Earnest And Hedda Gabler Analysis

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Whether one should define marriage as pleasure or business has long been a source of contention, but by the 19th Century, debate was at an all time high. With changes in marriage laws and social stratification, the act of finding a spouse began to more closely resemble a business deal rather than a romantic bond. This shift caught the attention of numerous authors, particularly those who were classified as realists like Oscar Wilde and Henrik Ibsen. In focusing on marriage as a business transaction, these authors stumbled upon another issue in the nature of marriage: people were marrying based on monetary and social pressure rather than a deeper connection. Wilde’s The Importance of Being Earnest and Ibsen’s Hedda Gabler both analyze this…show more content…
Instead of working at home, with the help of their wives, men began to work in factories. What resulted, was “the two sexes [inhabiting] what Victorians thought of as “separate spheres” (Hughes). With this increase in the domestic responsibility of women, came a shift in the marriage dynamic. Wives’ dependency on their husbands increased, which in turn created even more pressure to marry and to marry well. This is the mindset that permeates both Oscar Wilde’s The Importance of Being Earnest and Henrik Ibsen’s Hedda Gabler. Both plays, having been written at the end of the 19th century, offer insight into how this societal pressure creates an environment in which women face a particularly large amount of pressure to find wealthy, suitable husbands rather than ones they truly love. This issue of marriage being classified as business is best summed up in The Importance of Being Earnest when Algy, after having learned Jack intends to propose to Gwendolyn, remarks, “I thought you had come up for pleasure…? I call that business” (Wilde…show more content…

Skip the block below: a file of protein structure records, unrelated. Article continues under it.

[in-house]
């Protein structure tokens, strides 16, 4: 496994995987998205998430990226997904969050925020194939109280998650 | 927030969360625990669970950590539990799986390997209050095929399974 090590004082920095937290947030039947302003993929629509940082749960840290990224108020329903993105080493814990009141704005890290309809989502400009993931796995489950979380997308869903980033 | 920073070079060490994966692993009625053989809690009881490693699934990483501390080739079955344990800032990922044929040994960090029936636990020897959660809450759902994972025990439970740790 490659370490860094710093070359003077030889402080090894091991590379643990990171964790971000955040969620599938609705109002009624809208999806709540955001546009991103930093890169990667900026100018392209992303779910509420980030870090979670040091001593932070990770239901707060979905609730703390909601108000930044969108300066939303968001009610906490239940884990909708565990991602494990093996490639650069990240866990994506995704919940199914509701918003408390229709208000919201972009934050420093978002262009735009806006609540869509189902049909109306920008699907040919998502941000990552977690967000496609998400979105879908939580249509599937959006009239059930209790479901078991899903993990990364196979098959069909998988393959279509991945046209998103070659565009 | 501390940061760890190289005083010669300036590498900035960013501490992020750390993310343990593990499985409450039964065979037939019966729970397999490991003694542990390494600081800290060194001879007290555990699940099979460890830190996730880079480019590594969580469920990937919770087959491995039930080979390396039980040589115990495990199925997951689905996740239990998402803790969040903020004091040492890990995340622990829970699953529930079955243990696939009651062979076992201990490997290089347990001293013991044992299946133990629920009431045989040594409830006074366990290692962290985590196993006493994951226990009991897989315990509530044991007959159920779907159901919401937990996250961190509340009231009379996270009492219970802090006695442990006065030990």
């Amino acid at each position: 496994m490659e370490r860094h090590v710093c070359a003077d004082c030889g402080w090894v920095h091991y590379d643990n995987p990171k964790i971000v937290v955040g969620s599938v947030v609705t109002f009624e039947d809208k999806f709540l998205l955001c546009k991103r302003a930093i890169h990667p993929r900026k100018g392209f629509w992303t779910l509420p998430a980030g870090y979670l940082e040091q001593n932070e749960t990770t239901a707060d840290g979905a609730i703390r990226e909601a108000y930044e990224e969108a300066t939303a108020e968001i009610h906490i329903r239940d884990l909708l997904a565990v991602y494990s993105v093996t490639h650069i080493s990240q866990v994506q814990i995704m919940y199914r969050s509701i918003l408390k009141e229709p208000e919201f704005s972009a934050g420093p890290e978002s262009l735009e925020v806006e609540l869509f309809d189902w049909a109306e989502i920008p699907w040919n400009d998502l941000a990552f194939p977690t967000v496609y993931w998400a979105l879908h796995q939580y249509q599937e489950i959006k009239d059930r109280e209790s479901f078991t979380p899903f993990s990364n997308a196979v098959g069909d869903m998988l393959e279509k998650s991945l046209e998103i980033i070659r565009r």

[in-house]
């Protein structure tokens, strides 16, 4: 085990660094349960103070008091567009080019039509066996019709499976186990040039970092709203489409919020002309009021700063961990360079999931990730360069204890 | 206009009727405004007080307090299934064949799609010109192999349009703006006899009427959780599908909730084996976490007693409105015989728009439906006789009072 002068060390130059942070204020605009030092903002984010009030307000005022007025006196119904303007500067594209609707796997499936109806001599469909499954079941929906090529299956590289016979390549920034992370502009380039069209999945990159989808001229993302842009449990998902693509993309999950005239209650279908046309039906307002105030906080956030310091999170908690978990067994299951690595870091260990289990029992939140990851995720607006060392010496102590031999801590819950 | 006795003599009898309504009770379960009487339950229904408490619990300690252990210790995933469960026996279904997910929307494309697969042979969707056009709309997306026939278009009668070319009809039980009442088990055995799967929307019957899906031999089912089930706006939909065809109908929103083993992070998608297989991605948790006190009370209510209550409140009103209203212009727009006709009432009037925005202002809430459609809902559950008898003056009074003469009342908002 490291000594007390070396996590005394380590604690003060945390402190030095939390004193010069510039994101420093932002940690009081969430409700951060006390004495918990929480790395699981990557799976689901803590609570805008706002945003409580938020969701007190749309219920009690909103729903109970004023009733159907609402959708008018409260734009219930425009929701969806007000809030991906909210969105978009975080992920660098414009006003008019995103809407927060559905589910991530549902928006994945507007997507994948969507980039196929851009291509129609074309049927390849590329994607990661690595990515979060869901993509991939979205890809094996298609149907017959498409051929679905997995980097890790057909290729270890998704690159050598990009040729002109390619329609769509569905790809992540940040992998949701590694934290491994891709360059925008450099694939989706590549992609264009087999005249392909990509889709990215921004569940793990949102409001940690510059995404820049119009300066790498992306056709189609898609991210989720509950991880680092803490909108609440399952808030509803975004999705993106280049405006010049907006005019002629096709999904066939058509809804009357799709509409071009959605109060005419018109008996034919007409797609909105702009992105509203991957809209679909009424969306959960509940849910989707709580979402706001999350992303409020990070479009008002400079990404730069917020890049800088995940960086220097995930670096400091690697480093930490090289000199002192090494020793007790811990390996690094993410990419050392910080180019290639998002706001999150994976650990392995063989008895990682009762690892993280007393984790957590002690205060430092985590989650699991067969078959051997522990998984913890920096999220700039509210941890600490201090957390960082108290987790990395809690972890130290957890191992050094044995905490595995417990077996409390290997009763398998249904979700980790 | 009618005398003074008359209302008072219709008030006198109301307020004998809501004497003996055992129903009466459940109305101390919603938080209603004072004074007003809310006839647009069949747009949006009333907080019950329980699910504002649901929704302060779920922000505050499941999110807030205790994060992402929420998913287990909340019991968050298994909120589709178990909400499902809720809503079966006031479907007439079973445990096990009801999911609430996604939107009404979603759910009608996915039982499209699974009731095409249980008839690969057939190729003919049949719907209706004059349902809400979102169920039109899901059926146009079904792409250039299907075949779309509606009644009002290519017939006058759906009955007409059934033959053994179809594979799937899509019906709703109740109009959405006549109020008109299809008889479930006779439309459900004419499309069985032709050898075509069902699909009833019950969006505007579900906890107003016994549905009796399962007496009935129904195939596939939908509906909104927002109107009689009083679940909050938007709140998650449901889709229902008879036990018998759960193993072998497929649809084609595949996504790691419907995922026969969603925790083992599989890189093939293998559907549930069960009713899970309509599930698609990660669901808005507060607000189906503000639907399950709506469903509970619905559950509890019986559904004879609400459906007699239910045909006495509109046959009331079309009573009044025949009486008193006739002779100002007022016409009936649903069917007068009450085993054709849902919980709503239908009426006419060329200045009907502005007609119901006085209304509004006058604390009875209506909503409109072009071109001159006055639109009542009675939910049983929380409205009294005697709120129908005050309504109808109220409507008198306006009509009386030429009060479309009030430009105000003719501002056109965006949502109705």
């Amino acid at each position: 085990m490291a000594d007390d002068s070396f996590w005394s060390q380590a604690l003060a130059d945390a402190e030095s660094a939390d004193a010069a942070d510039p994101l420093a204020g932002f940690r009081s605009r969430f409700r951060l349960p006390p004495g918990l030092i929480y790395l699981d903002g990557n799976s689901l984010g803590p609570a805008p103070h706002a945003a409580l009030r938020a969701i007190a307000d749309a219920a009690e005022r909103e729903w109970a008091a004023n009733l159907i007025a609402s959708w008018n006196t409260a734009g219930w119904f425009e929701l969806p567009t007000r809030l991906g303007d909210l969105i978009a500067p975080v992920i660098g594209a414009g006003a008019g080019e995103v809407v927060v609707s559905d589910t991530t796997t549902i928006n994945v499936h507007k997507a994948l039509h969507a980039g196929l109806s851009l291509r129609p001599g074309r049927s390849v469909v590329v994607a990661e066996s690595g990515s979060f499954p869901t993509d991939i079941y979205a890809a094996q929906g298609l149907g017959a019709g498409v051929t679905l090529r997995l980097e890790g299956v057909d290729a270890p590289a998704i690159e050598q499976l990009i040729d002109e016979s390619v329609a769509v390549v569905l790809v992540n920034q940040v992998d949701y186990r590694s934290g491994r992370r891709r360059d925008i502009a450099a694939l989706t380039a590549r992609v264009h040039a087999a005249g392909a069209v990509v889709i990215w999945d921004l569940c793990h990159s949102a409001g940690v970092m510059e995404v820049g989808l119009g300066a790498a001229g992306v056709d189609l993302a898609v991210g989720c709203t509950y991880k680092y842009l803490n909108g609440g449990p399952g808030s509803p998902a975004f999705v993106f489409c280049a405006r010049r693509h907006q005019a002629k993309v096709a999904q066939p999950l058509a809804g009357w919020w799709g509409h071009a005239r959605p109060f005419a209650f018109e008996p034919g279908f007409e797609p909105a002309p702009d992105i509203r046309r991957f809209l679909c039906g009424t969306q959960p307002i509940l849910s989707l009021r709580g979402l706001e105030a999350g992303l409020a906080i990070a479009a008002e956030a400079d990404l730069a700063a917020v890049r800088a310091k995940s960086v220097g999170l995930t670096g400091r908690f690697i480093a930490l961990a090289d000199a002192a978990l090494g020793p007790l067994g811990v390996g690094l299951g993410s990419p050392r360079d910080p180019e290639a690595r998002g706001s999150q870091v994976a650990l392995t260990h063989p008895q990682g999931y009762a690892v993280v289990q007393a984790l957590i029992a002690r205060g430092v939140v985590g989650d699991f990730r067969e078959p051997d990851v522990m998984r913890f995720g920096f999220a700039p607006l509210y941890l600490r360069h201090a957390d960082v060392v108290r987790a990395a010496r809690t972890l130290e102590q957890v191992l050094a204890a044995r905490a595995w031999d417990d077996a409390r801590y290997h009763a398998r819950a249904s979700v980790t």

In The Importance of Being Earnest, as Lady Bracknell grills Jack to determine whether she will permit a marriage between him and Gwendolyn, she bluntly asks what his income is. After learning of Jack’s wealth and the investments he holds, Lady Bracknell simply remarks, “That is satisfactory” (Wilde 13). Lady Bracknell is more concerned about Jack’s financial status than she is about whether he cares for her daughter. Her conversation with Jack reads more like a job interview than a mother talking to her potential son-in-law. Clearly, she views marriage to be like a business dealing, vetting Jack’s finances and social standings in order to see if such a union would be profitable for the family. A similar mindset is seen in Hedda Gabler, as despite Hedda’s own wealthy background, she too admits to having succumbed to the pressure of finding a man who could provide for her. When explaining why she choose Tesman, Hedda simply explains, “he kept pressing and pleading to be allowed to take care of me - I didn’t see why I ought to resist (Ibsen 251). Hedda’s only rational behind marrying Tesman is that she felt he could take care of her financially and guarantee her a comfortable life. Much like how Lady Bracknell wanted Gwendolyn’s husband to be wealthy and respectable, Hedda simply required that her husband be able to take care of
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